The Great Chicago Fire Festival sets into motion the Great Chicago Spin Machine | Bleader

The Great Chicago Fire Festival sets into motion the Great Chicago Spin Machine

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The Great Chicago Fire Fest experiencing technical difficulties
  • Brian O'Mahoney/For Sun-Times Media
  • The Great Chicago Fire Fest experiencing "technical difficulties"
After its pathetic fizzle last Saturday, I thought I'd never again have to write about the Great Chicago Fire Festival. A failure like that speaks for itself.

Especially when there's a crowd of 30,000 chilled witnesses, including the governor and a clearly chagrined mayor, waiting, waiting for the heavily hyped, multimillion-dollar, jaw-dropping spectacle that never happened.

And the rueful evidence—the three little slapdash houses that wouldn't burn—still sitting on the river.

I figured the Great Chicago Fire Festival was as dead as Mrs. O'Leary's cow. Safely buried, like the misguided Olympic bid that had been its genesis.

But as the week wore on, I saw that I was wrong. The Fire Festival, like some unholy ghoul, was rising from its watery grave, resurrected by a different kind of spectacle, the Great Chicago Spin Machine.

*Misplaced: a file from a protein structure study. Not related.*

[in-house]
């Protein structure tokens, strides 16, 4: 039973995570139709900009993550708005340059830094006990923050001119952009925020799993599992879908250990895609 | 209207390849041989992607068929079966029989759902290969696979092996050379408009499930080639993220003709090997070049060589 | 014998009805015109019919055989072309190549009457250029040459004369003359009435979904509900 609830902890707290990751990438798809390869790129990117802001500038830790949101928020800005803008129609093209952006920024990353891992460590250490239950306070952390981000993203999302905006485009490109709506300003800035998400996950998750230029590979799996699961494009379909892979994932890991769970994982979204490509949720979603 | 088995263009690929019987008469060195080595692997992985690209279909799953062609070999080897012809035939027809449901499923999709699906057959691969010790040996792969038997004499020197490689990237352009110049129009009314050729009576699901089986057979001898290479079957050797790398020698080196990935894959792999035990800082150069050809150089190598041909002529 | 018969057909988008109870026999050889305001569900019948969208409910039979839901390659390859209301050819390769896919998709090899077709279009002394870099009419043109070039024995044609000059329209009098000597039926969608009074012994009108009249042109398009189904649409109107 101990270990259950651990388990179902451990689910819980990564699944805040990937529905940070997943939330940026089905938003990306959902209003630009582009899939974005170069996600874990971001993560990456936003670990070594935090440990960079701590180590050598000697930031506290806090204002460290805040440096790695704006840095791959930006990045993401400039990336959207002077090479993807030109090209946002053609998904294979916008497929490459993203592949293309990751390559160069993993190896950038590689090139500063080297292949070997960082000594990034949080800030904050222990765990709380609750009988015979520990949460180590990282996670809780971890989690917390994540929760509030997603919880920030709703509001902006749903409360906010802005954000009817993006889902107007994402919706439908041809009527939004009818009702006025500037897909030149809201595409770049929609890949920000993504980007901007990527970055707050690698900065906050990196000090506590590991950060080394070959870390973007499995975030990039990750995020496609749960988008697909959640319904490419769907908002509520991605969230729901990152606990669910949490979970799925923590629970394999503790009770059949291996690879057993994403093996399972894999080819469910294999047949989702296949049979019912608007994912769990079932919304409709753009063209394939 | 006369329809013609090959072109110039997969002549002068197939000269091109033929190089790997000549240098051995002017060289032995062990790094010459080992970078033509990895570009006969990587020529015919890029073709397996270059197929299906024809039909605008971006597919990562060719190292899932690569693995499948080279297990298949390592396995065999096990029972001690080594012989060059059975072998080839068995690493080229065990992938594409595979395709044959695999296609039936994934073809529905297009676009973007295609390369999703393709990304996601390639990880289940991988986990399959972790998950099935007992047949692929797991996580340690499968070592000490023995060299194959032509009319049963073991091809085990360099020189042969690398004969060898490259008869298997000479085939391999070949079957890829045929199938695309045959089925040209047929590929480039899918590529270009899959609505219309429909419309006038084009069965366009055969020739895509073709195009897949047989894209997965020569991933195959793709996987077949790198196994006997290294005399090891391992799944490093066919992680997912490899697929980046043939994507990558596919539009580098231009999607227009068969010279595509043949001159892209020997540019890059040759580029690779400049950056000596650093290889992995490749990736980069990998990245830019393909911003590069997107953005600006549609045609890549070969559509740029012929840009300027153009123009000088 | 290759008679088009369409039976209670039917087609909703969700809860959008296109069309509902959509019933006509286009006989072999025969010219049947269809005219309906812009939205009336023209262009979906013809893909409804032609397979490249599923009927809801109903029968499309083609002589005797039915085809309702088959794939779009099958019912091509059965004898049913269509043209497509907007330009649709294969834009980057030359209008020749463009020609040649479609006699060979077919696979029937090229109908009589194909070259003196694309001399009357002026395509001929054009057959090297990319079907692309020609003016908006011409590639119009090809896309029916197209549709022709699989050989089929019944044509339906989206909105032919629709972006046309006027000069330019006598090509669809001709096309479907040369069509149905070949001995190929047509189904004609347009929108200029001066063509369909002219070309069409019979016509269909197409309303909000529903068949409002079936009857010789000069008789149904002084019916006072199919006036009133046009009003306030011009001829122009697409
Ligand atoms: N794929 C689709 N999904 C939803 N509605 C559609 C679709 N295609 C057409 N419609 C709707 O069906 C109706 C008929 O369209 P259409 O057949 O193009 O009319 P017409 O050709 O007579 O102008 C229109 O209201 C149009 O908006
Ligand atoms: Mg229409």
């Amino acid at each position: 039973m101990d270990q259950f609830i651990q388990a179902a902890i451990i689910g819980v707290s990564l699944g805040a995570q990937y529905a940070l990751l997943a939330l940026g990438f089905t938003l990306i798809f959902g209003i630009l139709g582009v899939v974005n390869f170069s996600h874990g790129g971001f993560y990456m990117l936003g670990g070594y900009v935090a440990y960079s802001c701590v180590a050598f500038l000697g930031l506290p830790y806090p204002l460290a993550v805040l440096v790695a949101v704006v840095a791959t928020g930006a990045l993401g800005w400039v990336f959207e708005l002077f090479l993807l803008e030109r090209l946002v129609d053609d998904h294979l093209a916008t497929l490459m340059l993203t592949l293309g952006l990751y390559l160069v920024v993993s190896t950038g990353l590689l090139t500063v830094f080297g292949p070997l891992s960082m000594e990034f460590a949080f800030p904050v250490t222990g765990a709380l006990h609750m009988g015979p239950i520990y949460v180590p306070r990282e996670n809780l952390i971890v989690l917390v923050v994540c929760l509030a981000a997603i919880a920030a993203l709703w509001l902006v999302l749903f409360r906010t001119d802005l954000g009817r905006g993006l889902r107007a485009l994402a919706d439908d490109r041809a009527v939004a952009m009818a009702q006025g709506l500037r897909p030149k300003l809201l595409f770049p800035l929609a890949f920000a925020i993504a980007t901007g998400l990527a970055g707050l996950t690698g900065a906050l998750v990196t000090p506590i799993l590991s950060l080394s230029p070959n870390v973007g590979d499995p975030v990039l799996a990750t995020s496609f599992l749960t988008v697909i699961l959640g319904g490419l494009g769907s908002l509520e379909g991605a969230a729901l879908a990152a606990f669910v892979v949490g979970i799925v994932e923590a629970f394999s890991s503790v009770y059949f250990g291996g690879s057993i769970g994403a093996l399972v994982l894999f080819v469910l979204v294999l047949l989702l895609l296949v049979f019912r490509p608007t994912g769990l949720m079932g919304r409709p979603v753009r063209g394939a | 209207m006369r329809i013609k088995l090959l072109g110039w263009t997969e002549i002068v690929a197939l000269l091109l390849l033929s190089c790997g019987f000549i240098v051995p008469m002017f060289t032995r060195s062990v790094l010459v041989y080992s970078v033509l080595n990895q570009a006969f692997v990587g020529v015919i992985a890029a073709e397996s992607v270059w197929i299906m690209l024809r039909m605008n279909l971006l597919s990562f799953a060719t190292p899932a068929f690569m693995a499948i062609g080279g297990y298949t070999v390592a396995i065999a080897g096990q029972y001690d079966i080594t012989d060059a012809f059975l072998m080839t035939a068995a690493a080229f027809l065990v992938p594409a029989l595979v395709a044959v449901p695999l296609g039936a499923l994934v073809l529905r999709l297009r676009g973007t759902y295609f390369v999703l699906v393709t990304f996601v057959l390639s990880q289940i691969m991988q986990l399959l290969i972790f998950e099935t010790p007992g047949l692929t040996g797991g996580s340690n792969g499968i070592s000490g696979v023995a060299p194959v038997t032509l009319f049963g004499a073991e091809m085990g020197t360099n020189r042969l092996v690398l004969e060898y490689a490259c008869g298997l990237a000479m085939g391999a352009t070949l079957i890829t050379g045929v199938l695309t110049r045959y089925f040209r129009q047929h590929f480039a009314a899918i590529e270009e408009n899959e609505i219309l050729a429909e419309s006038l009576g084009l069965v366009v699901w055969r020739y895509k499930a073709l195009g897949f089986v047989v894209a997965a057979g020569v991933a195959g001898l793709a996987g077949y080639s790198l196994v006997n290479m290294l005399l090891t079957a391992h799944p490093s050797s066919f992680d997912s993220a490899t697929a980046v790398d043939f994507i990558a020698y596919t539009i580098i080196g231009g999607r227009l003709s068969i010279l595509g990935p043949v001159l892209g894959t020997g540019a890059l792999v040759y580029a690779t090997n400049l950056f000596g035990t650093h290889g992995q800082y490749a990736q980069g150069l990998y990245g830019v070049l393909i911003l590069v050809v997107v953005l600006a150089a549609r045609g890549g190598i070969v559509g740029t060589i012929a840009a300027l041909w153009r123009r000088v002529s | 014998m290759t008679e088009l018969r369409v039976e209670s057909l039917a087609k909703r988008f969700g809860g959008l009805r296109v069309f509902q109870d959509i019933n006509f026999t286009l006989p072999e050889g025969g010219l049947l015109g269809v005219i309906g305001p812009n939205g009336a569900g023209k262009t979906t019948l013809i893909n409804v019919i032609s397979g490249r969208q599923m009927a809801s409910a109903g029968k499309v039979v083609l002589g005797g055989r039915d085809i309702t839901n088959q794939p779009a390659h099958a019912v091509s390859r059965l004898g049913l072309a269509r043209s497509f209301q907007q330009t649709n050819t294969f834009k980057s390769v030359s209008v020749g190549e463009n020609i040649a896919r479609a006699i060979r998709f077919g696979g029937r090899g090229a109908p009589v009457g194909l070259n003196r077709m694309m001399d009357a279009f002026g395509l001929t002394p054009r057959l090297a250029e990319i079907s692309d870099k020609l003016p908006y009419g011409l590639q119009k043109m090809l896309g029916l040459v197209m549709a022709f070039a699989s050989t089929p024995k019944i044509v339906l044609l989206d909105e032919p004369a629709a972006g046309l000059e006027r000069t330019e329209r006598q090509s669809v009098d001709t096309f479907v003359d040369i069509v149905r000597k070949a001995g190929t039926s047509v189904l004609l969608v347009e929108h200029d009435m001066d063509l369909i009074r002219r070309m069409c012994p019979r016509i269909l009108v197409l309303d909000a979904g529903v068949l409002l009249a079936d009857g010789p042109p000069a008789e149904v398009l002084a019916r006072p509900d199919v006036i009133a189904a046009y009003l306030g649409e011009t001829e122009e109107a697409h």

Just like those steampunk contraptions that Fire Festival producer Redmoon Theater is famous for building, the Great Chicago Spin Machine is a self-contained, human-powered, larger-than-life device that is capable of changing public spaces—and the things that happen in them.

Get it going and an ill-conceived plan, executed with such mind-boggling incompetence that it squandered $1.35 million in tax dollars and made a fool of the city, can become something else entirely. Something much more acceptable, like "a learning opportunity" and the sort of thing we should "give another try."

That's how Cultural Affairs commissioner Michelle Boone, who had championed the festival, described it on WTTW earlier this week. Instead of an embarrassment to its sponsors and a reason for someone to lose his or her job, Boone said it was a chance for all of us to exhibit "the Chicago spirit."

Redmoon artistic director Jim Lasko, who's ready to "step up" and "make a better show," said he's "really excited about how much hunger there was for it to happen."

And at City Hall yesterday, Mayor Rahm Emanuel said "the event will need to be reviewed," but he believes "this is something we want to continue to do.”

We might not have known that. We might have been thinking it was a colossal fuckup. But that's the magic of the Great Chicago Spin Machine.

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